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Your Daring and Delightful Preschooler, Explained

(His kooky antics are more common than you think!)

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Curious, Creative, Caring, and Confident™
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Does your child’s occasionally odd behavior leave you scratching your head? Find out what's behind it.
Weird things preschoolers do.
Living with a preschooler can be entertaining and unnerving at the same time. But some of your child’s wacky and weird behaviors are actually signs of developmental progress. Get the scoop:

1. What they do: Lick food to lay claim to it

When: Anytime something extra tasty is around (think: gummies, chocolate bars, or birthday cake)

Why: Preschoolers are still little enough to be interested in exploring the world with their mouths (like babies who gnaw on everything from teethers to dirty shoes). But they’re also savvy enough to realize that once they’ve licked something, no one else in the family will want it.

What to do about it: Stay calm—little kids love a big reaction! So don’t give in to the attention seeking. Take away the ruined item, and give its rightful owner something better in exchange (while the licker gets nothing).


2. What they do: Gleefully run around naked

When: Not just after a bath, but any old time they can get away with it

Why: They don’t yet have any inhibitions about privacy or body image; some kids may also have sensory aversions to the texture of their clothing.

What to do about it: Allow some naked time at home if you can, while explaining that in public places, nudity isn’t appropriate (or legal!) For a sensory-sensitive kid, you may need to seek out soft, lightweight, loose clothing, and remove scratchy labels.


3. What they do: Collect tiny things, like itty-bitty action figures or even scraps of seemingly meaningless paper

When: Whenever they can get their hands on them

Why: Kids feel like big shots when they have their very own stuff, and lots of it; the tinier the object, the easier it is to accumulate more.

What to do about it: As long as the collection isn’t hazardous (like moldy food), it’s fine to allow it and even encourage it. Forming a collection helps kids work on academic skills, such as classifying (helps with math) and distinguishing differences (helps with reading).


4. What they do: Repeat things, repeatedly

When: When it’s time to watch a movie or get dressed (in the same T-shirt as yesterday, and the day before, and the day before that)

Why: Repetition is comforting. Kids like knowing exactly what to expect.

What to do about it: It’s OK to accommodate these repetitive streaks when you can; eventually the phase will pass. With clothing, you may have to keep duplicates of certain items. Or try to work up to a rotation of several favored items so you can keep things clean. That goes for movies and books, too: branch out from the favored one with something related—say, stories about the ocean or exploring if your kid can’t get enough Moana.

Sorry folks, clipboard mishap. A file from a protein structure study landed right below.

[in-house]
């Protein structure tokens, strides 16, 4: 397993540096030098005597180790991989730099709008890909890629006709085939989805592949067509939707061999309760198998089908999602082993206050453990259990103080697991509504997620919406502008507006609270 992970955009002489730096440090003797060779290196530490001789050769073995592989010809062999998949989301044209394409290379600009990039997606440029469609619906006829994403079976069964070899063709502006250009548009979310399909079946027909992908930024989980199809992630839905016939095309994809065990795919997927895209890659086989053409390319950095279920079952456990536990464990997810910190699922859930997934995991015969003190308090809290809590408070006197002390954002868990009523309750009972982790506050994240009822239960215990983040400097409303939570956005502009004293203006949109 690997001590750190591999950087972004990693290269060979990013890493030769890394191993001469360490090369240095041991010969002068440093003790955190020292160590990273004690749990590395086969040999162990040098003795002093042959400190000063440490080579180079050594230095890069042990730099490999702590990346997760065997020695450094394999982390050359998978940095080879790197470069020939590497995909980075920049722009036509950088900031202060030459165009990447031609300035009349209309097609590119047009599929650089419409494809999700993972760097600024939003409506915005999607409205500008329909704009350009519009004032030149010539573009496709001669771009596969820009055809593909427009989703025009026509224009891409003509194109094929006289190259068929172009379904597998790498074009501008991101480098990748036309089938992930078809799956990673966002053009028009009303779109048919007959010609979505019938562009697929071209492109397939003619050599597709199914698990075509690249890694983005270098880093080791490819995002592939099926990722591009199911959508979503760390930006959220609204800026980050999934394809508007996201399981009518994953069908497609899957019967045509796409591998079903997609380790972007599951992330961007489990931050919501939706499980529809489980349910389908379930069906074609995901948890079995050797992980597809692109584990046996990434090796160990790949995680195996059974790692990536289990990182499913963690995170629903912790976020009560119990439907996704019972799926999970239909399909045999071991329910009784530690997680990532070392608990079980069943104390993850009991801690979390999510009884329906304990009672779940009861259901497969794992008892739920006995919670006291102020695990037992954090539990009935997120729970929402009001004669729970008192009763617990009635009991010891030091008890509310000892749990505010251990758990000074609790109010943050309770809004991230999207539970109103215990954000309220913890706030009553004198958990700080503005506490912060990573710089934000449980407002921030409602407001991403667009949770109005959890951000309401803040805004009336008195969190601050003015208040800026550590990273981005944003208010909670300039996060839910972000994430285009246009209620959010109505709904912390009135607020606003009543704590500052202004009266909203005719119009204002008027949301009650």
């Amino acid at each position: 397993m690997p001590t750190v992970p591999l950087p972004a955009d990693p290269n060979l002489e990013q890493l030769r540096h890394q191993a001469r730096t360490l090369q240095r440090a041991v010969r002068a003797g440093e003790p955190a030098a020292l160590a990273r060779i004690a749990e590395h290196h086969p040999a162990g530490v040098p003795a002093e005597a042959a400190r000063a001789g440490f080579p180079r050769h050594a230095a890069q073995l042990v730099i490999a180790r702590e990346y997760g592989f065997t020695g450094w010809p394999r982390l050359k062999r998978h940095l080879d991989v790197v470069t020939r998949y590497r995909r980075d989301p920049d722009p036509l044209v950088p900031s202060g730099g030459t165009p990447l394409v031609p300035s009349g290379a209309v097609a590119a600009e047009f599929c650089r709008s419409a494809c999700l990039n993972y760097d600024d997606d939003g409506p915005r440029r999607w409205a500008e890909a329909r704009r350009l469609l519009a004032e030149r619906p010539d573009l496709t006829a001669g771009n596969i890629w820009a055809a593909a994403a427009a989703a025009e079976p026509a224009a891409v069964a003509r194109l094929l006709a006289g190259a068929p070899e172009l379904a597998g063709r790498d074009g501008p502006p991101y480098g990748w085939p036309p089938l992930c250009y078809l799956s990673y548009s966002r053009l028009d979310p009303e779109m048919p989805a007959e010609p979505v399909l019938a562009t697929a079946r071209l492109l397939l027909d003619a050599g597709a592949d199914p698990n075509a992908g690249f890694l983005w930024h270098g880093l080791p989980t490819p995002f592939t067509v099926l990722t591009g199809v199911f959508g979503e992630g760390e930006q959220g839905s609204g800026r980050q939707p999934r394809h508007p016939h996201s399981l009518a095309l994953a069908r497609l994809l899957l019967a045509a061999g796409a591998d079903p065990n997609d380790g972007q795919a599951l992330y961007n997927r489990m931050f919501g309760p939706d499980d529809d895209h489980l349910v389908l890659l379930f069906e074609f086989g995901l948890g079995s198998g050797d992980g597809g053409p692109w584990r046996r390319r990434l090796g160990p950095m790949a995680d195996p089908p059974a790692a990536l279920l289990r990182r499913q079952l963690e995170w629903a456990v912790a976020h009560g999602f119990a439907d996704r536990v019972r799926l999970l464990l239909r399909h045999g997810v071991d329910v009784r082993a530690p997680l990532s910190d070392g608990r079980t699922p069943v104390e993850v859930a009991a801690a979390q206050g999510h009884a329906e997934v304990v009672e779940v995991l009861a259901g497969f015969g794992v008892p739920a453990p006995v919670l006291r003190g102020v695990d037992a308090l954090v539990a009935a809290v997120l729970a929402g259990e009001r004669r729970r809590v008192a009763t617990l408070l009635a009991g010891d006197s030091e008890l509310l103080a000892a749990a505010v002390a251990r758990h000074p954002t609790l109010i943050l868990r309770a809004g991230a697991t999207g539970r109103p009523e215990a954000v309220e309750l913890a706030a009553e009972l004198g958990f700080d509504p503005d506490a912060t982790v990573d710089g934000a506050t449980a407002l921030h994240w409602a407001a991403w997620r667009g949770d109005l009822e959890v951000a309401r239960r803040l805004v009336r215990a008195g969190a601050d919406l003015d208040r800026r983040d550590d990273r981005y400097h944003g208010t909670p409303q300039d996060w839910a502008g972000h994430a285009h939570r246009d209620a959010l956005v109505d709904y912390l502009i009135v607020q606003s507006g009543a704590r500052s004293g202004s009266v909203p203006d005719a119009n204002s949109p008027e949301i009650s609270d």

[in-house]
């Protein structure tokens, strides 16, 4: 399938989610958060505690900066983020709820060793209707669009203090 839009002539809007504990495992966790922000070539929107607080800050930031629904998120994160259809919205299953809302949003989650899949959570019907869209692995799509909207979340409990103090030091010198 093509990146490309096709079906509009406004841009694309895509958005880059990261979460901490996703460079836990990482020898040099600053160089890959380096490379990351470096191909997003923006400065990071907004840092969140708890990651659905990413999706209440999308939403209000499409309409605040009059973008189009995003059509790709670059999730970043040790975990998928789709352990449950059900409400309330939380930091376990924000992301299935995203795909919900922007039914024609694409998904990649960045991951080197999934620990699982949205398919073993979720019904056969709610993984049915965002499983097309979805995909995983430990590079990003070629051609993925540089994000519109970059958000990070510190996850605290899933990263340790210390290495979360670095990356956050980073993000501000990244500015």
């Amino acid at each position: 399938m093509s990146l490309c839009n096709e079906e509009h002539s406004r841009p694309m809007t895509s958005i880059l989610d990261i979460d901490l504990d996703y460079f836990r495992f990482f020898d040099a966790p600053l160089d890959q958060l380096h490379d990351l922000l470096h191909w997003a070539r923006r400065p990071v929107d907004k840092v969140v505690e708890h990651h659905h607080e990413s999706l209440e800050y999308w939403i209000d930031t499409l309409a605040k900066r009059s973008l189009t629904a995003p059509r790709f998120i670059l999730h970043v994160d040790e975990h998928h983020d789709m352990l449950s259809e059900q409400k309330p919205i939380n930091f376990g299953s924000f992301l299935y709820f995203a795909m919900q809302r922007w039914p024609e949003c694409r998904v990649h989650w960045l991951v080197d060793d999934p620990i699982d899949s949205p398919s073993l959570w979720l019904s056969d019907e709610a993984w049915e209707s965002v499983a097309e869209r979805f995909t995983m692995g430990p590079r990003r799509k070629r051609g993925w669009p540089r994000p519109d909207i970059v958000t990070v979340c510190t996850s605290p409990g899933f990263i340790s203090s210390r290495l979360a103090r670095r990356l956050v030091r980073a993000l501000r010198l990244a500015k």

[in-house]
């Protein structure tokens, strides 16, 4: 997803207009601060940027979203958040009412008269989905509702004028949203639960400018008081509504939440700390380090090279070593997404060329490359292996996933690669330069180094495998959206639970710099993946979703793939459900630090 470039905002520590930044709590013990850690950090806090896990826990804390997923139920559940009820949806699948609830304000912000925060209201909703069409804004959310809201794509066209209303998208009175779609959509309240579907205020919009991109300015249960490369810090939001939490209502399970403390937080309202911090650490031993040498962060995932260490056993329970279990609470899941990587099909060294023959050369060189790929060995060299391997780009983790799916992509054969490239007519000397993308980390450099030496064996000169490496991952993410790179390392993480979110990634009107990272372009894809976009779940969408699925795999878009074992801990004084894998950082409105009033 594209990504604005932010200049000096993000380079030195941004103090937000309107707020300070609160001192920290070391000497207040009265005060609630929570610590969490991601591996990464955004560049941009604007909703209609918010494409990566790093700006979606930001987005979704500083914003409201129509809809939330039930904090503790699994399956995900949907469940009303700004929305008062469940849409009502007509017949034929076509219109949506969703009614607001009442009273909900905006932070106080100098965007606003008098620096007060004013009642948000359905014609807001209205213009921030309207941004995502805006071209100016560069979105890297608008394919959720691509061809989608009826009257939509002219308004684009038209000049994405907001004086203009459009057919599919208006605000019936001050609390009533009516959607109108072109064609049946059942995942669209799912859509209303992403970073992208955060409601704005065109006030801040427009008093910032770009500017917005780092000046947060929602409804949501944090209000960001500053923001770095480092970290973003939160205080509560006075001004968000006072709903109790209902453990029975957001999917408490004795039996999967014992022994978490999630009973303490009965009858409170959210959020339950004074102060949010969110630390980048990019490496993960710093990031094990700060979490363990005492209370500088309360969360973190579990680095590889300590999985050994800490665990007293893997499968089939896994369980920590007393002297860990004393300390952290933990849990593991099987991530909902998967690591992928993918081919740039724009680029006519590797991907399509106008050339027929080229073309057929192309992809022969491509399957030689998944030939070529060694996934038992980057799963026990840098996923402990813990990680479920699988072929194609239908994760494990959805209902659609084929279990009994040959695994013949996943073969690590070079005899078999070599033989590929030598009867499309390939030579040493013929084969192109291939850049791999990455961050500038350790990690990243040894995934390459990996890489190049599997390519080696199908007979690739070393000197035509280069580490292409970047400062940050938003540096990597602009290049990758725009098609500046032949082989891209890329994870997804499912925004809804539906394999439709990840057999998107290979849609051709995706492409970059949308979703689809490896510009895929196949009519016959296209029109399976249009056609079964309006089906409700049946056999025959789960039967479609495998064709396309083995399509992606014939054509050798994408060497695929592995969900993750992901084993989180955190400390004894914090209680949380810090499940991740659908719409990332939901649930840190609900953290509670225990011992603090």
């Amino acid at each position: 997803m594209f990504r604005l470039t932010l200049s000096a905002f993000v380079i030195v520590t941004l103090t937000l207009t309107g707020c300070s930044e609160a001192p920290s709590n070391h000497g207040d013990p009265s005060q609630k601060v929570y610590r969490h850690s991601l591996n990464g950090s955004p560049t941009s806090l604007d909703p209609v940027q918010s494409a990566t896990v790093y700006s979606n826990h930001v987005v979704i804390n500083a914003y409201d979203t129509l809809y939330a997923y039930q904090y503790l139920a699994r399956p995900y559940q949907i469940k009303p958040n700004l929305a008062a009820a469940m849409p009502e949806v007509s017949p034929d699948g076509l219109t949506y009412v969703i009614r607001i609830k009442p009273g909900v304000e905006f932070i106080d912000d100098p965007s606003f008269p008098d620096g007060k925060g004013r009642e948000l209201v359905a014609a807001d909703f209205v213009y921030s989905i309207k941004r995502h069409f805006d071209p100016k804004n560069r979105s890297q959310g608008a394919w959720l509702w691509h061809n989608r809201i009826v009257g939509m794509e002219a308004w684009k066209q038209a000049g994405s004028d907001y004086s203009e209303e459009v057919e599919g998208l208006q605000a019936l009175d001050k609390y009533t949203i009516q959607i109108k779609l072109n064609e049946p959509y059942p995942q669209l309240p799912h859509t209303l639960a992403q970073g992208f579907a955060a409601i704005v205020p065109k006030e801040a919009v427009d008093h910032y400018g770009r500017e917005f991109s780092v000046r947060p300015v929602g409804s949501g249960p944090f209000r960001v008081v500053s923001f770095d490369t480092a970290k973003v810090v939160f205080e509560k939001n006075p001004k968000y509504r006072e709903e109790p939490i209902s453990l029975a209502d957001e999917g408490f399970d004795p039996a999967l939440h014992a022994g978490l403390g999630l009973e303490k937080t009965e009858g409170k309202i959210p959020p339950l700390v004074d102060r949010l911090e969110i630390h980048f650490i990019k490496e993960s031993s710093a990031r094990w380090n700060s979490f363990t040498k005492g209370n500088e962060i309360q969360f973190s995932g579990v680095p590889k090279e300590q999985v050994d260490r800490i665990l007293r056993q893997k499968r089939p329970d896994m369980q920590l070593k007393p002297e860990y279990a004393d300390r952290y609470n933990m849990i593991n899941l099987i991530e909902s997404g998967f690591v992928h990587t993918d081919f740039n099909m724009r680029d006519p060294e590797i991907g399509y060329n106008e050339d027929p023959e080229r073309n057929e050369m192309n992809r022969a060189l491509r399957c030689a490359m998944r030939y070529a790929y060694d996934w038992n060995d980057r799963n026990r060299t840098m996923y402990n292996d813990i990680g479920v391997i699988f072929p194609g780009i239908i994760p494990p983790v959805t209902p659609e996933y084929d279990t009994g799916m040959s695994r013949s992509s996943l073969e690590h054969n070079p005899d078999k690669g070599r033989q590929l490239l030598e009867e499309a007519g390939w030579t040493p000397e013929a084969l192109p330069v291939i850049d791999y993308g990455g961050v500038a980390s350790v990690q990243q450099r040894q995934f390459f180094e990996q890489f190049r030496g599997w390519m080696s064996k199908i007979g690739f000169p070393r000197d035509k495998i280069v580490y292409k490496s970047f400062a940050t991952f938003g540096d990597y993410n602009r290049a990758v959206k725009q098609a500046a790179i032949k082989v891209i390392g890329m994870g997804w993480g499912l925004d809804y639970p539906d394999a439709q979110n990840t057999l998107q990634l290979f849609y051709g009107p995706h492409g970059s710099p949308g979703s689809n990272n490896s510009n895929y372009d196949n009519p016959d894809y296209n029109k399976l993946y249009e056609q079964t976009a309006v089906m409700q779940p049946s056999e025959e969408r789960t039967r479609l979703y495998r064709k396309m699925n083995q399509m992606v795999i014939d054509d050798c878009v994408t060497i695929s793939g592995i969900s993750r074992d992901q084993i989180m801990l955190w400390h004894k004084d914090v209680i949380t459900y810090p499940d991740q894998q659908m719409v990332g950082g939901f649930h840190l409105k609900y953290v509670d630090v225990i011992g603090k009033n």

5. What they do: Become obsessed with poop

When: Usually around potty-training time, but can continue for months—and years—after

Why: During the baby and toddler years, you spent a lot of time discussing pee and poop with your child—remember? Once he’s mastered using the toilet, his pride in his accomplishments can show up as a fascination with those bodily functions: thinking about them, talking about them, and especially laughing about them.

What to do about it: Be matter-of-fact: Yep, everybody poops. But not everybody talks about it, so explain when it’s OK to do so (at home, but not at the dinner table) and when it’s not (in public, at school). And if your child is still learning to use the toilet reliably, it’s best to let the potty talk slide. Discouraging it could stop him from telling you when he needs to go.


6. What they do: Pick their nose

When: If they have a cold, or just anytime their fingers feel like doing some exploring

Why: As with nakedness, kids don’t have a sense of shame about this behavior. A nostril is just another hole for them to poke their fingers in out of curiosity.

What to do about it: Show your child how to use a tissue and explain that she’ll need to have one in hand when she is excavating her nose. Teach her how to blow her nose into a tissue (most kids can start to do this at about two or three years old) and make a big deal about how it’s a grown-up skill to master.


7. What they do: Experiment with gender roles

When: At playtime or when dressing

Why: In the preschool years, kids are still learning what makes someone a boy or a girl, a man or a woman. So they may enjoy trying out clothes or toys typically designated for the opposite sex.

What to do about it: Nothing; this is developmentally normal, and allowing it helps discourage harmful stereotypes. In fact, make sure kids do get the chance to play with all kinds of toys. Little boys need to nurture baby dolls (it helps build empathy and emotional skills) and little girls should get the chance to play with tools and trucks (to strengthen spatial skills).


8. What they do: Speak in rhymes at all times

When: After the language explosion of the toddler years

Why: It’s fun to play with language and say silly things.

What to do about it: If you can stand it, try not to reprimand it! Preschoolers often go on rhyming jags in which they reel off as many rhymes as they can think of, one after the other. Understanding what makes a rhyme is actually a pre-literacy skill, so if your child is doing this, he’s on the road to reading.

See Also: Why Preschoolers Love Potty Talk